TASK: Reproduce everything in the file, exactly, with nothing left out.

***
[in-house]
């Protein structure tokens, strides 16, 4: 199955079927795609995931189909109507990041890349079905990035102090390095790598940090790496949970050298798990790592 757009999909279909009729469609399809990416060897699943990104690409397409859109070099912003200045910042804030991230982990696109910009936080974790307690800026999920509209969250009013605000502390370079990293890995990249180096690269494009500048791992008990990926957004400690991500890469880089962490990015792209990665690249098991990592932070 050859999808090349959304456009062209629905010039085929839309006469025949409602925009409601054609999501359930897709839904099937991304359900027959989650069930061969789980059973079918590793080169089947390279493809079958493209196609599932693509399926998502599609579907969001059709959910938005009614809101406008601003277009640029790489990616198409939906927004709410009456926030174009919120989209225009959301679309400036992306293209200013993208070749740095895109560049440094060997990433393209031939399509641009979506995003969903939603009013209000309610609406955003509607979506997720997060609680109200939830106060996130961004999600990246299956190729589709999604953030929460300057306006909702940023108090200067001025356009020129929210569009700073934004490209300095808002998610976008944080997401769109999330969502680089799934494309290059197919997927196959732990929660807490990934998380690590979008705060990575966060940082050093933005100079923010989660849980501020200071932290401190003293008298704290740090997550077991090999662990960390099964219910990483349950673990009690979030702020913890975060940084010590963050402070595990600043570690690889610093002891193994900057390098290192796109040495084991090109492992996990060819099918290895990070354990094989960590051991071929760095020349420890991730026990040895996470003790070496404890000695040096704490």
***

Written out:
[in-house]
């Protein structure tokens, strides 16, 4: 199955079927795609995931189909109507990041890349079905990035102090390095790598940090790496949970050298798990790592 757009999909279909009729469609399809990416060897699943990104690409397409859109070099912003200045910042804030991230982990696109910009936080974790307690800026999920509209969250009013605000502390370079990293890995990249180096690269494009500048791992008990990926957004400690991500890469880089962490990015792209990665690249098991990592932070 050859999808090349959304456009062209629905010039085929839309006469025949409602925009409601054609999501359930897709839904099937991304359900027959989650069930061969789980059973079918590793080169089947390279493809079958493209196609599932693509399926998502599609579907969001059709959910938005009614809101406008601003277009640029790489990616198409939906927004709410009456926030174009919120989209225009959301679309400036992306293209200013993208070749740095895109560049440094060997990433393209031939399509641009979506995003969903939603009013209000309610609406955003509607979506997720997060609680109200939830106060996130961004999600990246299956190729589709999604953030929460300057306006909702940023108090200067001025356009020129929210569009700073934004490209300095808002998610976008944080997401769109999330969502680089799934494309290059197919997927196959732990929660807490990934998380690590979008705060990575966060940082050093933005100079923010989660849980501020200071932290401190003293008298704290740090997550077991090999662990960390099964219910990483349950673990009690979030702020913890975060940084010590963050402070595990600043570690690889610093002891193994900057390098290192796109040495084991090109492992996990060819099918290895990070354990094989960590051991071929760095020349420890991730026990040895996470003790070496404890000695040096704490």